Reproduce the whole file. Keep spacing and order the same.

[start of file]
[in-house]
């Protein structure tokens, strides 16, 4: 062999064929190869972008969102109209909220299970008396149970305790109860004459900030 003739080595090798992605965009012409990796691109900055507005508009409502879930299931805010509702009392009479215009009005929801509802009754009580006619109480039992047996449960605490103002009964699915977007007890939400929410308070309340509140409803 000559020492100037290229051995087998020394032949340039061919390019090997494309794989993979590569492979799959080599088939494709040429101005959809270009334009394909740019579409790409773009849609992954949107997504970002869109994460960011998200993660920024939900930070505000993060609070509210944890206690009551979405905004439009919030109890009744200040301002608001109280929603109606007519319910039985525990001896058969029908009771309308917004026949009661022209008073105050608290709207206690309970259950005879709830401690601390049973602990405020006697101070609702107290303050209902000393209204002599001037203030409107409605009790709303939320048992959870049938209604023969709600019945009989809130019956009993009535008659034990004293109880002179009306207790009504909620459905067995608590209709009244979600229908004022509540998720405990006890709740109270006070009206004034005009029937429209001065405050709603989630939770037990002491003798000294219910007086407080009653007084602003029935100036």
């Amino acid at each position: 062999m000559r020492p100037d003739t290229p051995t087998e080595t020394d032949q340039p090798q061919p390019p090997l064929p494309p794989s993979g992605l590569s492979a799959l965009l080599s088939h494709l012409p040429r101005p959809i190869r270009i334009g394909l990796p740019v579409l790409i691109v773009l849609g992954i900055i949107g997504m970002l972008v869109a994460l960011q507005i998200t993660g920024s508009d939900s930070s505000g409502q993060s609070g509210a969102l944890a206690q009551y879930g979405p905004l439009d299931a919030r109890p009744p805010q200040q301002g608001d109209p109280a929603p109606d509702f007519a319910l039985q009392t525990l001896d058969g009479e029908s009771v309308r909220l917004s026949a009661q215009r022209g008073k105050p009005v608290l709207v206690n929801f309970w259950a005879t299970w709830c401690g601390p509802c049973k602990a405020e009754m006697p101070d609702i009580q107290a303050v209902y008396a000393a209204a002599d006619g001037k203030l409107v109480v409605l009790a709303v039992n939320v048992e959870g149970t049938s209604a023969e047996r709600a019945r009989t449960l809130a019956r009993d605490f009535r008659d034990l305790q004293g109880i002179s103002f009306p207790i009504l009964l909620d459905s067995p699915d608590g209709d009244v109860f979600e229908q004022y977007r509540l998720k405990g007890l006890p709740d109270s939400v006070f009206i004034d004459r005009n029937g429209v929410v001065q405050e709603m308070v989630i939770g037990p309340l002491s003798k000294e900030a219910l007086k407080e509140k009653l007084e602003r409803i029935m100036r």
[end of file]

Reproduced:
[in-house]
């Protein structure tokens, strides 16, 4: 062999064929190869972008969102109209909220299970008396149970305790109860004459900030 003739080595090798992605965009012409990796691109900055507005508009409502879930299931805010509702009392009479215009009005929801509802009754009580006619109480039992047996449960605490103002009964699915977007007890939400929410308070309340509140409803 000559020492100037290229051995087998020394032949340039061919390019090997494309794989993979590569492979799959080599088939494709040429101005959809270009334009394909740019579409790409773009849609992954949107997504970002869109994460960011998200993660920024939900930070505000993060609070509210944890206690009551979405905004439009919030109890009744200040301002608001109280929603109606007519319910039985525990001896058969029908009771309308917004026949009661022209008073105050608290709207206690309970259950005879709830401690601390049973602990405020006697101070609702107290303050209902000393209204002599001037203030409107409605009790709303939320048992959870049938209604023969709600019945009989809130019956009993009535008659034990004293109880002179009306207790009504909620459905067995608590209709009244979600229908004022509540998720405990006890709740109270006070009206004034005009029937429209001065405050709603989630939770037990002491003798000294219910007086407080009653007084602003029935100036």
């Amino acid at each position: 062999m000559r020492p100037d003739t290229p051995t087998e080595t020394d032949q340039p090798q061919p390019p090997l064929p494309p794989s993979g992605l590569s492979a799959l965009l080599s088939h494709l012409p040429r101005p959809i190869r270009i334009g394909l990796p740019v579409l790409i691109v773009l849609g992954i900055i949107g997504m970002l972008v869109a994460l960011q507005i998200t993660g920024s508009d939900s930070s505000g409502q993060s609070g509210a969102l944890a206690q009551y879930g979405p905004l439009d299931a919030r109890p009744p805010q200040q301002g608001d109209p109280a929603p109606d509702f007519a319910l039985q009392t525990l001896d058969g009479e029908s009771v309308r909220l917004s026949a009661q215009r022209g008073k105050p009005v608290l709207v206690n929801f309970w259950a005879t299970w709830c401690g601390p509802c049973k602990a405020e009754m006697p101070d609702i009580q107290a303050v209902y008396a000393a209204a002599d006619g001037k203030l409107v109480v409605l009790a709303v039992n939320v048992e959870g149970t049938s209604a023969e047996r709600a019945r009989t449960l809130a019956r009993d605490f009535r008659d034990l305790q004293g109880i002179s103002f009306p207790i009504l009964l909620d459905s067995p699915d608590g209709d009244v109860f979600e229908q004022y977007r509540l998720k405990g007890l006890p709740d109270s939400v006070f009206i004034d004459r005009n029937g429209v929410v001065q405050e709603m308070v989630i939770g037990p309340l002491s003798k000294e900030a219910l007086k407080e509140k009653l007084e602003r409803i029935m100036r």